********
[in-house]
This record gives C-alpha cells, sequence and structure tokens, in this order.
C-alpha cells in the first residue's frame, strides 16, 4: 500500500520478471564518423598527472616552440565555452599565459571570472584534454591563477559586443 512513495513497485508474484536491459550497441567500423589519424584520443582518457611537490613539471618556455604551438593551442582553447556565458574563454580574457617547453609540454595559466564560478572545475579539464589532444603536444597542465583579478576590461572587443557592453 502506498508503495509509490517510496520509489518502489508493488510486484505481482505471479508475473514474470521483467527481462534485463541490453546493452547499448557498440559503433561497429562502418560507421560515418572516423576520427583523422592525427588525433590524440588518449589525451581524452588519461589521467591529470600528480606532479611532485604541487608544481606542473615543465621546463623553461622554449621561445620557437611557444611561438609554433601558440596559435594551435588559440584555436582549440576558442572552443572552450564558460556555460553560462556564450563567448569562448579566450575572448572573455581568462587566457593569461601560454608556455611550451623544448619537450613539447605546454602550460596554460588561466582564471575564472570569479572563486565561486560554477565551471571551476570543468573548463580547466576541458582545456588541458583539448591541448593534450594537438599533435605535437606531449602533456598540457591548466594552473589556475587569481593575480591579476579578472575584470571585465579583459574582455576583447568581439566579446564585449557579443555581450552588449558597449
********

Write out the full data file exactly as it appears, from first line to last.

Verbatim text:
[in-house]
This record gives C-alpha cells, sequence and structure tokens, in this order.
C-alpha cells in the first residue's frame, strides 16, 4: 500500500520478471564518423598527472616552440565555452599565459571570472584534454591563477559586443 512513495513497485508474484536491459550497441567500423589519424584520443582518457611537490613539471618556455604551438593551442582553447556565458574563454580574457617547453609540454595559466564560478572545475579539464589532444603536444597542465583579478576590461572587443557592453 502506498508503495509509490517510496520509489518502489508493488510486484505481482505471479508475473514474470521483467527481462534485463541490453546493452547499448557498440559503433561497429562502418560507421560515418572516423576520427583523422592525427588525433590524440588518449589525451581524452588519461589521467591529470600528480606532479611532485604541487608544481606542473615543465621546463623553461622554449621561445620557437611557444611561438609554433601558440596559435594551435588559440584555436582549440576558442572552443572552450564558460556555460553560462556564450563567448569562448579566450575572448572573455581568462587566457593569461601560454608556455611550451623544448619537450613539447605546454602550460596554460588561466582564471575564472570569479572563486565561486560554477565551471571551476570543468573548463580547466576541458582545456588541458583539448591541448593534450594537438599533435605535437606531449602533456598540457591548466594552473589556475587569481593575480591579476579578472575584470571585465579583459574582455576583447568581439566579446564585449557579443555581450552588449558597449